Yoga doesn’t demand expensive Lulu Lemon pants for a truly authentic feel and experience. You can practice in comfortable pyjamas or shorts in the safety of your home space. However, I do recommend ear-marking a set of clothes as yoga gear for each time you wish to practice outside of your home base. Keep a fresh set ready and preferably not something you have just woken up in. Invest in good quality and long-lasting yoga pants that won’t burst your wallet. I prefer going for loose yoga harem pants because of the freedom of movement they afford. Avoid extremely tight-fitting clothes as they can interfere with blood and energy circulation as well as range of movement. Invest in clothes that allow space for the body to breathe.
And if you suffer from wanderlust just like I do, keep a good mat holder handy. It’s a trusted companion for all the journeys you might want to make in order to get away from the humdrum of urban existence.
Now that you have a yoga wishlist, what fitness goals are you looking to achieve this year?
2021 Yoga Fitness Goals
Start small & build up
If you are a complete beginner and have been dragging your feet, start with allocating 60min twice-a-week for your yoga practice. Identify the best time slots for your sessions and diligently work your schedule around it for those two days. Make these two slots sacrosanct and bring in consistency. Once yoga practice becomes an integral part of your weekly fitness goals, you might want to extend your practice to include more days in the week.
Tackle stress & bring calm
Aspire to learn at least two yogic relaxation modalities that will prepare you to unwind from heavy and stressful day. Master some “relaxation on call” breathing techniques such as Poorna Yoga Pranayama or Nadi Shodhana Pranayama that will instantly calm down your nerves at the end of a long day. I also highly recommend learning how to do a short and simple 10min Shavasana or Yoga Nidra practice from a certified instructor, which can be used anytime during the day to switch off the stress response that gets automatically activated in our deadline-oriented lives. These techniques will truly help in bringing about that elusive work-life balance.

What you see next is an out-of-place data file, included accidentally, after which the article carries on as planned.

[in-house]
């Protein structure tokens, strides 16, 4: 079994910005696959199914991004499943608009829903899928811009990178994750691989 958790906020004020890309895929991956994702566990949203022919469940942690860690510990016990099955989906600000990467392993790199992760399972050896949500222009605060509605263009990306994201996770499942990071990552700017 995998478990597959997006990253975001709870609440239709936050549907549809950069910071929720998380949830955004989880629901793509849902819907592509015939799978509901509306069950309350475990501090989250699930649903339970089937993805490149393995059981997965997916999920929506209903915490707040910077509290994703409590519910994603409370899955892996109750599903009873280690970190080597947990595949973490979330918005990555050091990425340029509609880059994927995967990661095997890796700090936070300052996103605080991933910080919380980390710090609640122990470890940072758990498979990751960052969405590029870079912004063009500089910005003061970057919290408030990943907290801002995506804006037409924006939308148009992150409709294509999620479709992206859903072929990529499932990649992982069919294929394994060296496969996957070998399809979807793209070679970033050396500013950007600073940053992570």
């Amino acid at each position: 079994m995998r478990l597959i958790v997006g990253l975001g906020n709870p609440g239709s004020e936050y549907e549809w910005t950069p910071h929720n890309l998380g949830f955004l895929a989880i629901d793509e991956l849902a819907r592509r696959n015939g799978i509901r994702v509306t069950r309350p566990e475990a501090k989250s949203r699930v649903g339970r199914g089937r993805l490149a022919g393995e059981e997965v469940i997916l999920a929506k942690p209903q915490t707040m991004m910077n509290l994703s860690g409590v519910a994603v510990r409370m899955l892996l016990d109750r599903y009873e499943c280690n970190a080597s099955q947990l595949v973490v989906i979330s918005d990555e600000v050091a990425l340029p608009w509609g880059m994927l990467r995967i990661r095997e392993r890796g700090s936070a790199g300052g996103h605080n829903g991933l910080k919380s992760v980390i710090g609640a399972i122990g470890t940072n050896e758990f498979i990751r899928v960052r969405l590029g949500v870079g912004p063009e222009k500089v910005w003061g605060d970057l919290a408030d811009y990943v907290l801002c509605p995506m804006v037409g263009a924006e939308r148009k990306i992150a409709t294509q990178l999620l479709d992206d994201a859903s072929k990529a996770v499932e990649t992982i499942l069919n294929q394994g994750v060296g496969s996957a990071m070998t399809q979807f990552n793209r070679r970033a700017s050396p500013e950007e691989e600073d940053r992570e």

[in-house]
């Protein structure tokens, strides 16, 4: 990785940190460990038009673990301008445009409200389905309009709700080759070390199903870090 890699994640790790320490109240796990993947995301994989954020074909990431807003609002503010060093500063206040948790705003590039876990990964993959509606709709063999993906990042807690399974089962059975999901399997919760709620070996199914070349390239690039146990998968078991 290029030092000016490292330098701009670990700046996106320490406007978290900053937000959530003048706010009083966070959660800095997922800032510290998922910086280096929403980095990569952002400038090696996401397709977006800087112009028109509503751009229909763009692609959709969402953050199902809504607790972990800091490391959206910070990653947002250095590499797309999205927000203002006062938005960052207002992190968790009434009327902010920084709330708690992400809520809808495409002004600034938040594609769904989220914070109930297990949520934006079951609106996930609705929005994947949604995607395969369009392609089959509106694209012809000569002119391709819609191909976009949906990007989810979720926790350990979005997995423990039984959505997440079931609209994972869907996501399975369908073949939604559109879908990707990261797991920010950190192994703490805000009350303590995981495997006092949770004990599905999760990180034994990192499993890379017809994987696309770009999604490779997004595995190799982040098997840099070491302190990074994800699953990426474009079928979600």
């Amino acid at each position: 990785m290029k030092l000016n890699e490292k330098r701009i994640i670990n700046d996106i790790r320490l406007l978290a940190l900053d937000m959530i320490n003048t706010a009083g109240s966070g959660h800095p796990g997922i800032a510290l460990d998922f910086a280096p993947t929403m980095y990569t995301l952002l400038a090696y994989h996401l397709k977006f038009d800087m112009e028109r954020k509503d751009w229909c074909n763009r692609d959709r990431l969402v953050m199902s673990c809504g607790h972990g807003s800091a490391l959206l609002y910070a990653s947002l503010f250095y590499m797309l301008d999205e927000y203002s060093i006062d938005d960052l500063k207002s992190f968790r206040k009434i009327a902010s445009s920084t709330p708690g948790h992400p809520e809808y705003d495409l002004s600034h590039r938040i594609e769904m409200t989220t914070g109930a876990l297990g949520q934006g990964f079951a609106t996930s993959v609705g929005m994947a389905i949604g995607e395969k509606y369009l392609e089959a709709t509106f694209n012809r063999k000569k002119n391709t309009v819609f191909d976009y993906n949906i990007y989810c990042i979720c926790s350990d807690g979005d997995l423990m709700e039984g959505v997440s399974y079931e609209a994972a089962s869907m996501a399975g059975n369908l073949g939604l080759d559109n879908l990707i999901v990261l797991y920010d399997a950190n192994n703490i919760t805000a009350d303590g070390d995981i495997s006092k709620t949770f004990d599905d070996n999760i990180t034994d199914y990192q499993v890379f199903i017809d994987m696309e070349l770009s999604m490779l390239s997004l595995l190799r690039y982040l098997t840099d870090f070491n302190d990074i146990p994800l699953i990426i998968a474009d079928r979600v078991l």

P.S – While Shavasana is done lying on the floor, Yoga Nidra can be attempted even in your work-space and is extremely energizing.
Tackle your fear of inversions
If you have been practicing for some time but inversions still make you nervous, maybe this year it is time to take the bull by its horns and master at least one inversion safely and effectively. Do this under the guidance of a certified and experience instructor, preferably in person or if challenging then under live online supervision. Your instructor should guide you with regards to the props/support you may need in order to transition into and out of inversions safely. Do not attempt to learn inversions (especially headstand, shoulder-stand, scorpion etc.) from online/social media videos. Watching them to understand is okay but attempting inversions without direct guidance can cause injuries.
If you suffer from persistent stiffness, make a resolution to attain at least two flexibility related goals for this year – attempt to learn a nice backbend like Chakrasana (wheel pose) or a full split (Hanumantasana) or something as simple as being able to touch your feet comfortably in Uttanasana. Start from where you are. Assess your body’s present capabilities and limitations, engage your yoga teacher’s feedback and see what is realistically achievable. Work towards it steadily and with full focus.
The body can accomplish a lot, if only we stop letting our minds interfere.
Wishing you all a wonderful and fruitful 2021. May there be more meaning and clarity in all our actions and goals!